Simple Spray Paint Porch Makeover: Part 2

by on Jul 7, 2011

This month, Krylon is sponsoring a series of thrifty, creative DIY projects:
Candle-holders, before spray-painting
Last week we told you about the happy marriage between Krylon spray paint and our front porch (specifically our tables and chairs). Still basking in a newlywed glow, we decided to bring a little color to the lighting on our the porch.

Our half-made-over porch

Because we don’t have a power outlet on the porch, we use a lot of candles. In our initial search for candle holders that were the right shape and color, we came up empty-handed. We found candle holders we loved in colors we didn’t. And we found colors we loved in candle holders we didn’t. We were a little discouraged until it dawned on us that we could change the color of the candle holders we loved to make them work on our porch. Oh, the power of color in a can!

After quick trips to our local Target and HomeGoods stores, we found the holders we wanted. I scored these Calypso St. Barth hurricanes on super clearance at Target, and paid $29.96 for the pair. And these LED lanterns were on sale at HomeGoods for a mere $5 a piece.

A clearance tag is on top of a regular item tag that is attached to an object.

I wasn’t a fan of the blueish light that the LED lanterns emitted, and the flimsy vellum was a little worn and bent, so I planned to remove both upon purchase. I knew we had some small glass candle holders at home that would fit the lanterns’ wire frames to create a light source.

When it came time to choose colors, I knew I wanted a splash of color on the lanterns so that they would stand out against our white porch posts. We had a can of Krylon Dual spray paint in ‘Burgundy’ (in a satin finish). This dark red hue was the perfect accompaniment to our ‘Cherry Red’ porch tables and chairs.

Two black wire candle holders with a paint and primer spray can.

I set up “shop” in our driveway, and used scrap wood and old grocery bags. When spray-painting, it’s important to work in a well-ventilated area; spraying outside is always ideal, and I was lucky to score good weather for this project.

Two lamp shades with hangers colored with red spray.

After three light coats, and about 1 1/2 hours (each coat took about 30 minutes to cure), the lanterns were porch-ready. In between the lantern coats, I worked on the hurricanes. Choosing a color for these beauties was a bit challenging. Their original metal finish felt too dark for the porch, so my hunch was to go super bold and bright (maybe turquoise, orange, or even pink!) or uber-neutral. After much thought, I ended up going neutral, because I wanted the light coming from the hurricanes to be the focus. Note: The beauty of spray paint is that if I end up feeling bold and bright down the road, I can just re-paint them!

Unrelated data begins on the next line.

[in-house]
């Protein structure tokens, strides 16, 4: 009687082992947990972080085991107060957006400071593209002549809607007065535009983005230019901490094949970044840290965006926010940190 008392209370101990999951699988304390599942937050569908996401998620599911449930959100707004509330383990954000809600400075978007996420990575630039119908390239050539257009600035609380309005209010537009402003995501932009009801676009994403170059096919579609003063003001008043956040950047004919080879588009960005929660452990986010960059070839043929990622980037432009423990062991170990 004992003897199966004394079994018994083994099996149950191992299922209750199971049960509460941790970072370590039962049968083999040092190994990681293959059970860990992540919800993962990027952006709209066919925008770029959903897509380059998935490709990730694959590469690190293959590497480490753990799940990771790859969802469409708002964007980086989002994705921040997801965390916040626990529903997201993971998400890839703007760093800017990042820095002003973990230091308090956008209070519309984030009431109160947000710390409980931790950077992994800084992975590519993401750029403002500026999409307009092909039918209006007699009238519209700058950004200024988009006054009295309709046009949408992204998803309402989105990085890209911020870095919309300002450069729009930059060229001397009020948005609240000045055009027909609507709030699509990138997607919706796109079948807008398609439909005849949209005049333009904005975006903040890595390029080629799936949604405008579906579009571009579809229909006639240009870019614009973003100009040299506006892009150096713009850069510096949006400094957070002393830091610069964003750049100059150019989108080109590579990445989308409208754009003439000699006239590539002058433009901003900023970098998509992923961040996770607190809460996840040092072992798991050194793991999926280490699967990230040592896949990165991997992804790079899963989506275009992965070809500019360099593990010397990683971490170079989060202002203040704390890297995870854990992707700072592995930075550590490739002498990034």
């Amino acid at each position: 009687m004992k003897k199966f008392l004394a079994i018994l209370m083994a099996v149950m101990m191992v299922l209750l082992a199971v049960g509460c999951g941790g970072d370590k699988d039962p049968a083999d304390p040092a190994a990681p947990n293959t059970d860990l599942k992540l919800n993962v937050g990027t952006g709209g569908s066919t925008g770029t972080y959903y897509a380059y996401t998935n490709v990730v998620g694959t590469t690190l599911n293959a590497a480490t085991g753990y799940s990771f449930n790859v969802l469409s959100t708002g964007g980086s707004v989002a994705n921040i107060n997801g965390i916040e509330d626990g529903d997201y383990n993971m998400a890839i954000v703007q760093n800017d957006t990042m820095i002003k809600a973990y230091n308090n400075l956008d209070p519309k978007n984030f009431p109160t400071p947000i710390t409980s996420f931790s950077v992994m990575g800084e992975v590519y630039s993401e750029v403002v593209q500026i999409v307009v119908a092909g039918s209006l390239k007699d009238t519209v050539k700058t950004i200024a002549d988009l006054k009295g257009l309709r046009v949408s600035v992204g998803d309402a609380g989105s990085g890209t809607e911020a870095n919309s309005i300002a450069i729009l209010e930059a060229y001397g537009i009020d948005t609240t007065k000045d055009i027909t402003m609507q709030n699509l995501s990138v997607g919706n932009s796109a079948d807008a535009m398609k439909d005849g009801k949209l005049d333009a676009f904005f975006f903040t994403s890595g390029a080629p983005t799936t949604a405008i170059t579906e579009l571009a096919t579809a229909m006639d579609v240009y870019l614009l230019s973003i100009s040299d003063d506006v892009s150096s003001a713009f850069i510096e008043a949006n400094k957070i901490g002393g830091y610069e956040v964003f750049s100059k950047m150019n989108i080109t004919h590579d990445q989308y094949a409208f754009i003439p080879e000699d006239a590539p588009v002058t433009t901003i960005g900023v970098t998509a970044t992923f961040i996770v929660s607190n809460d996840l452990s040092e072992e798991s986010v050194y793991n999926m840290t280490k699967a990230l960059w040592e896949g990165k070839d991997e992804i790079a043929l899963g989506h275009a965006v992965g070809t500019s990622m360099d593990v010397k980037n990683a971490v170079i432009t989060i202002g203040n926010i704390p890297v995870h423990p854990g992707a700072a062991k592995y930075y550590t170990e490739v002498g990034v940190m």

I had three neutral colors in my spray paint arsenal and figured the best way to choose my color was to test them out. I started by placing the can tops on the coffee table (where the lanterns will spend the majority of their time). Doing so helped me eliminate the “Khaki” color.

Two conical metal containers with three small plastic containers.

Now that I was down to ‘White’ and ‘Beige’, I had to do a little spray test to make my choice. What followed was an irresponsible but quick and easy way to test my colors. I painted a test patch on the lanterns right there on the porch, with no drop cloths, with no caution (Shhhhh … don’t tell Bruno). Lucky for me, I managed to create these test patches without so much as a speck on our dark floors and tabletops. Once the test patches were done it became pretty clear that the beige was the rage, and I went with it.

Two vases kept on the table near the wooden bench.

Back in my shop, I covered the lanterns in thre coats of Krylon Dual in the color ‘Beige’ (this time I opted for a satin finish). I waited about 20 minutes between each coat. After an hour, the hurricanes were nice and dry and we used them on the porch that evening. Isn’t the light stunning? These hurricanes are my favorite thing about our porch.

Flower pots sprayed with white color.

A pair o lamps that have been made from spray paint and clay.

Simple steps to use spray paint

Our porch with newly-spray-painted candle lights

There are so many ways to get creative with spray paint. You can use it to restore, revive, and even create original artwork. But, sometimes it’s the simple, straightforward uses that end up being the best surprises.


Thanks to Krylon for sponsoring this project! 
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